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2002-2003 Visiting Fellows

Anastasia Stefanidou
Aristotle University of Thessaloniki, Greece

“Poetry by Early Ethnic and Diaspora
Writers of Greek America”

Funded by the Program in Hellenic Studies at Princeton University, the visiting fellowship awarded to me by the Friends of the Princeton University Library made possible a one-month stay, during which my primary focus of research was the Andonis Decavalles collection (housed in the Department of Rare Books and Special Collections, Princeton University Library).

Dekavalles is considered one of the most important contemporary poets of the Greek diaspora. Reading, first-hand, the numerous and often personal letters Decavalles exchanged with such notable figures as Kimon Friar, offered me an invaluable and illuminating view of the writer's personality, way of thinking, aspirations, dreams, as well as disappointments throughout his career as a writer and teacher. As a scholar of his work, I found Decavalles's archives impressively rich and unique. Included with the correspondence to various Greek and American writers and friends, were unpublished poems, essays, reviews of other Greek writers' work, and reviews of his own work by both Greek and American critics.

Access to this rich wealth of primary source material offered me a unique opportunity to better understand and contextualize Decavalles's life-long passionate and tireless devotion to the promotion of modern Greek literature in America. Regarding his own success with utmost humility, Decavalles seems happiest when he feels that he made Greek literature known to the Greek diaspora in America as well as to American readers, in general. The study of Decavalles's collection is important not only to Decavalles scholars but to any scholar of Greek American literature. The collection offers a vivid portrait of Greek writers and scholars in America throughout the twentieth century up to the present day, working to establish themselves as legitimate purveyors of Greek culture, while demonstrating their determination to keep their ethnic and cultural ties with their pre-migratory home alive.

Decavalles is a paradigmatic example of a writer who has dedicated his entire life to the active participation in and the production of literature on both sides of the Atlantic. I will be publishing the following article (which started as a chapter in my doctoral dissertation and has now been informed by my Decavalles research at Princeton University Library): "A Cosmopolitan Exile's Nostos: Modernity, Memory, and Myth in Andonis Decavalles's Poetry" in the Journal of the Hellenic Diaspora (spring 2003). In the near future, I also hope to publish an article in the Princeton University Library Chronicle where I can refer in greater length to my research at Princeton.

In addition to researching the Decavalles collection, I utilized the wealth of other resources and archives found in the Department of Rare Books and Special Collections. I read and collected material-rare or unavailable in Greece-including translations, reviews, letters, and literary works by and about other ethnic and diaspora writers of Greek America, such as Aristides Phoutrides, Byron Vazakas, Dinos Siotis, Nikos Spanias, and Nicholas Kalas. I also gathered information by and about Greek literature scholars in America, such as Kimon Friar and Edmund Keeley. Finally, I read with great excitement issues of the magazines Athene and Greek Heritage, as well as the newspaper Atlantis.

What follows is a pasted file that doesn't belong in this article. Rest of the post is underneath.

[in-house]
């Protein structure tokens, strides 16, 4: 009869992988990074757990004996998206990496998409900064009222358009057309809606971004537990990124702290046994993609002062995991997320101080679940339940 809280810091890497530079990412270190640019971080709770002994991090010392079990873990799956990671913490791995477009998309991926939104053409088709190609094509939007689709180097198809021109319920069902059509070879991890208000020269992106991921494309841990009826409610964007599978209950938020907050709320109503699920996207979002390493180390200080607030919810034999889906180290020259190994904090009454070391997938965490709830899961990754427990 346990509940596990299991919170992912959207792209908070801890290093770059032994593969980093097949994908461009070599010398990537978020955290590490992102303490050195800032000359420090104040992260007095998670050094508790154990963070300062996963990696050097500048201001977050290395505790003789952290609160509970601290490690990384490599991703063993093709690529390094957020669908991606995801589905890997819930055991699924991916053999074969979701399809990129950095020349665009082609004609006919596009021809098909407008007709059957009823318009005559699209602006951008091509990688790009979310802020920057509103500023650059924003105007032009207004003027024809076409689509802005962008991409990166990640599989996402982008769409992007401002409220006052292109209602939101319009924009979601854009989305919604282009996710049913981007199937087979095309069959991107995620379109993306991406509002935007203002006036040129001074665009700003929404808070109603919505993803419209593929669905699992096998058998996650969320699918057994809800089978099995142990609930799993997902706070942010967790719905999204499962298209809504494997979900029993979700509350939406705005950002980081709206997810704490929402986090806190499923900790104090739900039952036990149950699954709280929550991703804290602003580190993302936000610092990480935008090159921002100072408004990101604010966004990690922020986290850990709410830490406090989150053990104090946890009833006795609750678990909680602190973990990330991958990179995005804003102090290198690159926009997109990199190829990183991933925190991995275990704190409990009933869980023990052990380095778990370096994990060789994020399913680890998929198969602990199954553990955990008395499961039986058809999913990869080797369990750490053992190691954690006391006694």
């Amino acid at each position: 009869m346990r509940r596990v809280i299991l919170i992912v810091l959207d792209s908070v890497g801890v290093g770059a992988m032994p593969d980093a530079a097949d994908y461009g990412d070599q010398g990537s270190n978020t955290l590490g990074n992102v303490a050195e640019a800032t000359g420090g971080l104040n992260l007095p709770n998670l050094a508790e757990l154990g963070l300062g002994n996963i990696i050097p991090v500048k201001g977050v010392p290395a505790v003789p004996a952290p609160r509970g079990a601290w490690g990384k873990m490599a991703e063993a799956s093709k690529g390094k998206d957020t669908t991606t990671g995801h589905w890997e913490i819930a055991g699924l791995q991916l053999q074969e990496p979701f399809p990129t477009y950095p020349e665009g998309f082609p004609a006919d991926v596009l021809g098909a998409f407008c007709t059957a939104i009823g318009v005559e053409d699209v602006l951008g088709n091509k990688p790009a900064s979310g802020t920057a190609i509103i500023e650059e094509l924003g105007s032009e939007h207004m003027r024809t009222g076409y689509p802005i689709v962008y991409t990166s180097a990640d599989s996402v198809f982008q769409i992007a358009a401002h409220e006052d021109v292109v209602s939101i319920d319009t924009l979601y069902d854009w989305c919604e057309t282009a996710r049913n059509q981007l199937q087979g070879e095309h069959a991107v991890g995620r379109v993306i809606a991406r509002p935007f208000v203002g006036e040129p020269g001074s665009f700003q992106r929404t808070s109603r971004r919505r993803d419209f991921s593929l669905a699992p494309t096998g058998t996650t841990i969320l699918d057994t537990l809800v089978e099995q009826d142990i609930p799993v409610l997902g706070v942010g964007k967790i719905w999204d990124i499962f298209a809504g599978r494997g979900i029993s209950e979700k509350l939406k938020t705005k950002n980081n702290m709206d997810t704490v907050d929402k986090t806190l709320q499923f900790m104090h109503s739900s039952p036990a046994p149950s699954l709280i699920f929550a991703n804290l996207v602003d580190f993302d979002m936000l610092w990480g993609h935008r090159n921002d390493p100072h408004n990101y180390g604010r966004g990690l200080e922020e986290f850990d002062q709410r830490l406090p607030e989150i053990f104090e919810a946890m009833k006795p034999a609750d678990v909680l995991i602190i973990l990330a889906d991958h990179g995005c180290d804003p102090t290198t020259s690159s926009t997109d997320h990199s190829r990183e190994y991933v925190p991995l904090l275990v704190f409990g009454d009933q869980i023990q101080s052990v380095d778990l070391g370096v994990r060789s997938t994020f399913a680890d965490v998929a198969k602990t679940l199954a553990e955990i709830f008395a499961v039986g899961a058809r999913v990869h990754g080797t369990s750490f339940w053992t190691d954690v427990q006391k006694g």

My research in the Department of Rare Books and Special Collections (as well as the main library) has helped my continuing study of Greek American literature and culture become a more complete project. As a direct outcome of this work, I plan to write a book-length critical analysis of Greek American poetry from the beginning of Greek immigration to America to the present day. I intend to acknowledge fully the invaluable fellowship the Friends of the Princeton University Library offered me.

It is my strong belief that the study of any aspect, period, or form of Greek American literature and culture would not be complete, thoroughly researched, or well-informed without consulting the special collections and manuscripts at Princeton University Library. Therefore, I would like to extent my deepest gratitude to Dimitri Gondicas and the Program in Hellenic Studies at Princeton University for funding my fellowship, John Delaney for his assistance, and all the friendly and warm staff at the Department of Rare Books and Special Collections for always being helpful and ready to answer all my queries and assist me in any way. My experience at Princeton was extremely rewarding, intellectually rich, and unique in its scholarly scope and research results.


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